When performing for troops at USO bases, the setup is nothing like what Hootie & the Blowfish guitarist Mark Bryan is used to in traditional venues. But once the music starts, it doesn’t matter.
“That all goes out the window,” he said. “You are just there for the moment… When [the service members] in the audience are watching, for them, it’s a moment of escape. There’s so much intensity when you’re overseas and stationed there, and that’s your job.”
From Bryan’s vantage point, it’s “pure joy.” And a joy he’s seen since the late 1990s when Hootie & the Blowfish started its relationship with the USO, playing in Hungary, the Balkans and the Persian Gulf, among other areas – and in the 2000s for one of the first homeland USO tours in decades.
On Thursday, Bryan will give his first solo USO performance at the MGM Resort & Casino National Harbor in Maryland to honor the 2021 USO Service Members of the Year:
- Sgt. Breanna J. Jessop, USO Soldier of the Year
- Sgt. Seth A. Dewey, USO Marine of the Year
- Hospital Corpsman Petty Officer 2nd Class Johnnharley S. Delacruz, USO Sailor of the Year
- Staff Sgt. Ryan T. Daggett, USO Airman of the Year
- Petty Officer 3rd Class Gerrod J. Britton
- Sgt. Francisco Javier Luna, USO National Guardsman of the Year
“You have no idea how honored I feel,” Bryan said. “To be able to do anything for our military on any level for me, it just feels like one of the best ways I can possibly give back with the gift that I’ve been given.”
In addition to playing some Hootie classics, Bryan also plans to perform a rendition of Radney Foster’s “Angel Flight,” which tells the story of the airmen who bring fallen service members back to the states.
“It’ll intensify the moment a little bit, I think,” he said. “[It’s a] juxtaposition to the pop songs.”
USO relationship begins
Bryan’s first USO concert was in Bosnia and was memorable, in part, for the fact that the flight from one base to another kicked his motion sickness into gear.
“[The pilot] just did this really hard up turn, and we went up so fast that my body, it never adjusted, and I was like the equivalent of seasick or motion sick for the next six hours… [I was] playing for the troops and trying not to puke,” he said with a laugh.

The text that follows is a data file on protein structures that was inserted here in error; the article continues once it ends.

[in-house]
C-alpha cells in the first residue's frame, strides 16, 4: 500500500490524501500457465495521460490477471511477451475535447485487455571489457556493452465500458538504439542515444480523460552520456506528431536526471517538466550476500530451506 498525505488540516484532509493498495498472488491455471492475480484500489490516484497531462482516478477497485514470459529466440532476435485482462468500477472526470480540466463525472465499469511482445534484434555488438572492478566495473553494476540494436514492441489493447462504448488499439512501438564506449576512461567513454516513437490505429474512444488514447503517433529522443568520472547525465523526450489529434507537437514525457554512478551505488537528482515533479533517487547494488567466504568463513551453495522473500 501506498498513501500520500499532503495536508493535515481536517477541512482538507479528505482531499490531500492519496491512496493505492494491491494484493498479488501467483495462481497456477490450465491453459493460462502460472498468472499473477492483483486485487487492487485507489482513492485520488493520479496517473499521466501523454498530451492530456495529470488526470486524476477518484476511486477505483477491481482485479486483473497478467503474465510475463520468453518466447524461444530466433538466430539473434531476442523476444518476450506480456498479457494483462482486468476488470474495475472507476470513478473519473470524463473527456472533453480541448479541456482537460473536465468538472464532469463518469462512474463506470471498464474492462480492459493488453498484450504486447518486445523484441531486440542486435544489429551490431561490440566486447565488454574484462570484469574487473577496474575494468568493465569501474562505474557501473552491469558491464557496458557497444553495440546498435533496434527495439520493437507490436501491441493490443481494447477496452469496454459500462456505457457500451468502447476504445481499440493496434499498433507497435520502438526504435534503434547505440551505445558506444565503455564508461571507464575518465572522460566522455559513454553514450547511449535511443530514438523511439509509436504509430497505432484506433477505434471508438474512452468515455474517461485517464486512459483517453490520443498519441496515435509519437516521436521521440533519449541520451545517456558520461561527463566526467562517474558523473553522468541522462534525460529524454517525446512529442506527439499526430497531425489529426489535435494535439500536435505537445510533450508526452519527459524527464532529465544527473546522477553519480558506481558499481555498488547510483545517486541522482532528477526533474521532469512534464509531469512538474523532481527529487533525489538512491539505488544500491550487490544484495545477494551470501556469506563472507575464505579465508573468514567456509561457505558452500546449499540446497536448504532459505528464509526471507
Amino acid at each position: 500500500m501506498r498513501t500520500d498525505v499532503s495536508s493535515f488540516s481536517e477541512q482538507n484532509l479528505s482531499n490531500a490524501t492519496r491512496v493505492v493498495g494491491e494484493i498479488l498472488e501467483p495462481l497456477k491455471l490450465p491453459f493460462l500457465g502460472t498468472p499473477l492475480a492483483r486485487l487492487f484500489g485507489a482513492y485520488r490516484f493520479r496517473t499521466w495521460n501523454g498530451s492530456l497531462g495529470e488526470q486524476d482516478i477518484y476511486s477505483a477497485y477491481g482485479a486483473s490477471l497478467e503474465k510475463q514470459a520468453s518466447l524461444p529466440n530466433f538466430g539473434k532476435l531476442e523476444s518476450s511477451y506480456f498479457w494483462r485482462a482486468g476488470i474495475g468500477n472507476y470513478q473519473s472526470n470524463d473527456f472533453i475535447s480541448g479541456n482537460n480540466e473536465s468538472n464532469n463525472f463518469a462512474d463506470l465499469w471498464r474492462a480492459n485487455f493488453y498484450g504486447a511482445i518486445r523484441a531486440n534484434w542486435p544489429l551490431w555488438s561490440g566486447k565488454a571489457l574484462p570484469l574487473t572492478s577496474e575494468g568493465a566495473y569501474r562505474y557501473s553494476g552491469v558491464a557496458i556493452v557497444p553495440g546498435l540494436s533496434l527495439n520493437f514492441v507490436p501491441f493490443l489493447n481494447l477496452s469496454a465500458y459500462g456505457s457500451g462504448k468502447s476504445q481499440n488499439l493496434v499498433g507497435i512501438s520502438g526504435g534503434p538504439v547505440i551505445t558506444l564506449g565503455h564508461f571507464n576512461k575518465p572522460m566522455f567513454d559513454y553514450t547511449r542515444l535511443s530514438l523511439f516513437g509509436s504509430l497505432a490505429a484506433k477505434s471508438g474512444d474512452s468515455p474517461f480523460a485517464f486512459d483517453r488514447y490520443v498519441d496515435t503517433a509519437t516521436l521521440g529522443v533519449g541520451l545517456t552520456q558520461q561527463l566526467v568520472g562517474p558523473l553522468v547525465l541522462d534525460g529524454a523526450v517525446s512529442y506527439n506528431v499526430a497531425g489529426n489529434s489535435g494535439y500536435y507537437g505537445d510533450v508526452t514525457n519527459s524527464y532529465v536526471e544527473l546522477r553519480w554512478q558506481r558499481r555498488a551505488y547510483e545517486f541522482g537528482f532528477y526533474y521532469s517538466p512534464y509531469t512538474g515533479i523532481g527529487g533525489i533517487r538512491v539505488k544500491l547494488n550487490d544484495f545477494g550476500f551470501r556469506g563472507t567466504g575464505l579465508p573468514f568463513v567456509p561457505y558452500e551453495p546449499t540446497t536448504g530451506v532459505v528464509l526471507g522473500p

But while in that helicopter, the band saw the Bosnian countryside in the aftermath of the Bosnia War that lasted from 1992 to 1995.
“It was right after the crisis they had gone through,” Bryan said. “We saw a bunch of warn-torn towns. Seeing that firsthand was chilling.”
Connecting with families
Over the years, Bryan said he has gotten a feel for how involved the USO is with families and ensuring they’re connected.
“When we were in Southeast Asia and the Pacific Rim, I really noticed a lot of the families were living over there in Korea,” he said. “We were staying on bases, sometimes meeting the families that were there, and just those relationships that came out of that was really cool.”
To this day, people reach out online or tell Bryan in person that they first met at a USO show.
“The bigger picture aspect [is] getting to serve with whatever gifts I’ve been given,” Bryan said. “To me, this is some of the highest level of doing that. Also, those relationships over the years. Every time you go do something like that, you create a new story, a new bond with fans.”
‘Attitude of service’
That bond also extends to his solo work. “Midlife Priceless” debuted last April. The album is “a little all over the map,” he said, with some tracks that might sound like a Hootie song and others that are a little harder rock.
The single, “Let Your Soul Light Shine,” was a tribute of sorts to frontline health care workers during the COVID-19 pandemic, but also is in line with the “attitude of service” Bryan said he carries, much like with his relationship to the USO.
“For me, that song is about overcoming whatever hardships – everybody has them – and converting them into positive energy,” he said. “Hopefully it’s a vague enough message it can mean whatever to whoever the listener is.”Read comments